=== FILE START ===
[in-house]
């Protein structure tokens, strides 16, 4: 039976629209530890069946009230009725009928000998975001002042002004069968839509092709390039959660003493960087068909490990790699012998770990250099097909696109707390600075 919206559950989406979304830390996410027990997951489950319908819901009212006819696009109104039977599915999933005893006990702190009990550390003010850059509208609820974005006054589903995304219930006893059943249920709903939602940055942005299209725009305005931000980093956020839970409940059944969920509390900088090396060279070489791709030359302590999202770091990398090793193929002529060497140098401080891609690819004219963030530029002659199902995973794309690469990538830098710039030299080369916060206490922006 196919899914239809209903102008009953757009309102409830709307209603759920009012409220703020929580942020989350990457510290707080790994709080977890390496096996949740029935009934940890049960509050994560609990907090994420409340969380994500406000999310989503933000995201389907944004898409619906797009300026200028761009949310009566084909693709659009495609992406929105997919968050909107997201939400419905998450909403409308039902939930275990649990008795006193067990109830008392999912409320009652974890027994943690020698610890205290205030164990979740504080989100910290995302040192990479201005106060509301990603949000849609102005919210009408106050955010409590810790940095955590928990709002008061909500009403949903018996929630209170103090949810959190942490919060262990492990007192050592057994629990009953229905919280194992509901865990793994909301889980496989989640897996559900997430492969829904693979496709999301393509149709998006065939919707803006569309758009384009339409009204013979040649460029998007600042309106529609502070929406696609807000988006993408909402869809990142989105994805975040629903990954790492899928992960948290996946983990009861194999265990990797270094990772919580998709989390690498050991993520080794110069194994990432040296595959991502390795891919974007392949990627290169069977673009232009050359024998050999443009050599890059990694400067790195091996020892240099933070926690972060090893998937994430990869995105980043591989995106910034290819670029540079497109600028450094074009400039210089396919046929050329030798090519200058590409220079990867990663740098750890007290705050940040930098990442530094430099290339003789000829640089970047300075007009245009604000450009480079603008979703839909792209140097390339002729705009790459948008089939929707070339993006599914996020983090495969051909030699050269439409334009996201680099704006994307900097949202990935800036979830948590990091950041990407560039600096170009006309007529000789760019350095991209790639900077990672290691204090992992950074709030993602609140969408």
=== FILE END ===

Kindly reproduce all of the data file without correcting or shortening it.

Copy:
[in-house]
């Protein structure tokens, strides 16, 4: 039976629209530890069946009230009725009928000998975001002042002004069968839509092709390039959660003493960087068909490990790699012998770990250099097909696109707390600075 919206559950989406979304830390996410027990997951489950319908819901009212006819696009109104039977599915999933005893006990702190009990550390003010850059509208609820974005006054589903995304219930006893059943249920709903939602940055942005299209725009305005931000980093956020839970409940059944969920509390900088090396060279070489791709030359302590999202770091990398090793193929002529060497140098401080891609690819004219963030530029002659199902995973794309690469990538830098710039030299080369916060206490922006 196919899914239809209903102008009953757009309102409830709307209603759920009012409220703020929580942020989350990457510290707080790994709080977890390496096996949740029935009934940890049960509050994560609990907090994420409340969380994500406000999310989503933000995201389907944004898409619906797009300026200028761009949310009566084909693709659009495609992406929105997919968050909107997201939400419905998450909403409308039902939930275990649990008795006193067990109830008392999912409320009652974890027994943690020698610890205290205030164990979740504080989100910290995302040192990479201005106060509301990603949000849609102005919210009408106050955010409590810790940095955590928990709002008061909500009403949903018996929630209170103090949810959190942490919060262990492990007192050592057994629990009953229905919280194992509901865990793994909301889980496989989640897996559900997430492969829904693979496709999301393509149709998006065939919707803006569309758009384009339409009204013979040649460029998007600042309106529609502070929406696609807000988006993408909402869809990142989105994805975040629903990954790492899928992960948290996946983990009861194999265990990797270094990772919580998709989390690498050991993520080794110069194994990432040296595959991502390795891919974007392949990627290169069977673009232009050359024998050999443009050599890059990694400067790195091996020892240099933070926690972060090893998937994430990869995105980043591989995106910034290819670029540079497109600028450094074009400039210089396919046929050329030798090519200058590409220079990867990663740098750890007290705050940040930098990442530094430099290339003789000829640089970047300075007009245009604000450009480079603008979703839909792209140097390339002729705009790459948008089939929707070339993006599914996020983090495969051909030699050269439409334009996201680099704006994307900097949202990935800036979830948590990091950041990407560039600096170009006309007529000789760019350095991209790639900077990672290691204090992992950074709030993602609140969408």